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Letters To The Editor

Letters to the editor: What is being hidden?

Truth elusive in Benghazi

Regarding “The harmful effects of the Benghazi syndrome” (Other Views, Dec. 9): I’m sorry the writer is having his social life interrupted by security designed to save his life. I’m sure his “nation-building” will be as successful as it was in Iraq and Afghanistan. Notwithstanding, there still are valid questions about Benghazi not yet answered.

When the news broke of the attack, President Obama, Hillary Clinton and newspapers said it was because of a spontaneous riot due to a video critical of Islam. The Libyan government immediately said there was no riot, no video — that it was planned by a terrorist group.

The president and Clinton continued to maintain their lie for many weeks. The CIA, in two days, submitted a report saying it was a terrorist attack — not something provoked by a video. Now, months later, the State Department has admitted it knew it was a terrorist attack all along. We are told the military was told to “stand down,” not to assist. I believe that is the president’s obligation. Where was he? Where was the American press? Clearly, we are being lied to. What is being hidden? Maybe if we knew the answers people will truly be safe.

Gene Dunn

Spring Hill

Happiness not guaranteed

Sheila Schwartzman’s question of “shouldn’t the pursuit of happiness also include access to health care” (Your Views, Dec 9, can be answered with a clear “yes.” However, finding happiness is not guaranteed. Worse, when the federal government is paying the bill, too many freely define happiness as “rights” provided by the government. But the federal government grants no rights, produces nothing and can only provide “stuff” by taking from others in the form of tariffs and taxes under the threat of incarceration or forcible seizure.

Happiness is not guaranteed, government can’t provide it and people are free to pursue their goals as they wish — preferably without forcing others to pay for their life existence and pursuits.

Scott Harrison

Apollo Beach

Alive and well?

Regarding “Viable and humane option” (Your Views, Dec. 9): The writer tells of altering three stray cats and releasing them. This constitutes abandonment unless she is committed to the re-vaccination in three years, feeding them in all weather conditions and providing shelter. If they are sick or injured she must get veterinary care. Very rarely does a trap-neuter-released cat have such a Good Samaritan.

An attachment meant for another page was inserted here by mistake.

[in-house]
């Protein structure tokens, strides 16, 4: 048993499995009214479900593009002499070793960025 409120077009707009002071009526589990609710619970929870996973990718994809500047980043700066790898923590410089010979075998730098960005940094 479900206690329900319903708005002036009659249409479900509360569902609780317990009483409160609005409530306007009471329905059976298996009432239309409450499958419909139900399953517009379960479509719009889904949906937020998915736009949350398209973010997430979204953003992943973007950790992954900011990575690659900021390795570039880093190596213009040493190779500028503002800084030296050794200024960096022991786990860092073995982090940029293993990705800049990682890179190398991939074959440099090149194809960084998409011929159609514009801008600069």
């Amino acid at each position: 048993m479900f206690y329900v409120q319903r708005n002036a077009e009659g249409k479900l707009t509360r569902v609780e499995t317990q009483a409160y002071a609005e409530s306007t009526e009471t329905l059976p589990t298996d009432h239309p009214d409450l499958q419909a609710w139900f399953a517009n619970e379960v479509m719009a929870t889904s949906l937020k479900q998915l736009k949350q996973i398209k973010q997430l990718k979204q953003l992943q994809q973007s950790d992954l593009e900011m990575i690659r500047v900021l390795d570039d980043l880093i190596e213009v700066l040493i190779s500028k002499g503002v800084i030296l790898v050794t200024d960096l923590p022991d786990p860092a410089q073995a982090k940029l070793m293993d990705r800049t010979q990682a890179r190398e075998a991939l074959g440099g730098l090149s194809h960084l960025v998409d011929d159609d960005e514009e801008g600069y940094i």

A proposed change to the current animal ordinance will condone TNR, with no penalties for the responsible parties, no future care for the cats, no protection of citizens who may encounter them, and no rights for property owners who do not want roaming cats. What does she mean by “viable”? This program brings income for the alter clinics that receive grant money based on the numbers altered. There is no accountability of the lives of the cats. They meet with adversities such as fleas, feline AIDS and leukemia, anemia, scabies, ringworm, yellow jackets, other animals, and cars. Viable means alive. I would want the cats alive and well. Humane means kind and considerate. Is it kind to release a cat without future care? Is it considerate to release them where they might not be welcome?

Anne Castens


Harmful chain

Regarding “Social Security cuts still loom” (front page, Dec. 8):

The proposed cost-of-living adjustments for Social Security, the chained Consumer Price Index (CPI), would hurt Florida seniors living on a fixed income, but it would be even more harmful to veterans, the disabled and women. Older veterans would be hurt twice because both Social Security benefits and veterans benefits would be cut by the chained CPI. Disabled people have a greater chance of falling into poverty because they spend a large share of their income paying for health-care costs which raise faster than the inflation rate and do not offer lower cost alternatives.

Chained CPI results in benefit cuts which compound over time, so women, who tend to live longer and make up a larger share of the aging population, would feel the impact of lower benefits longer.

To find out how much you stand to lose with chained CPI, visit aarp.org/whatyoulose and use the calculator.

Then contact your member of Congress and urge them to reject this harmful change.

Michelle Cyr

St. Petersburg

The writer is AARP Florida field coordinator for the Tampa Bay area.

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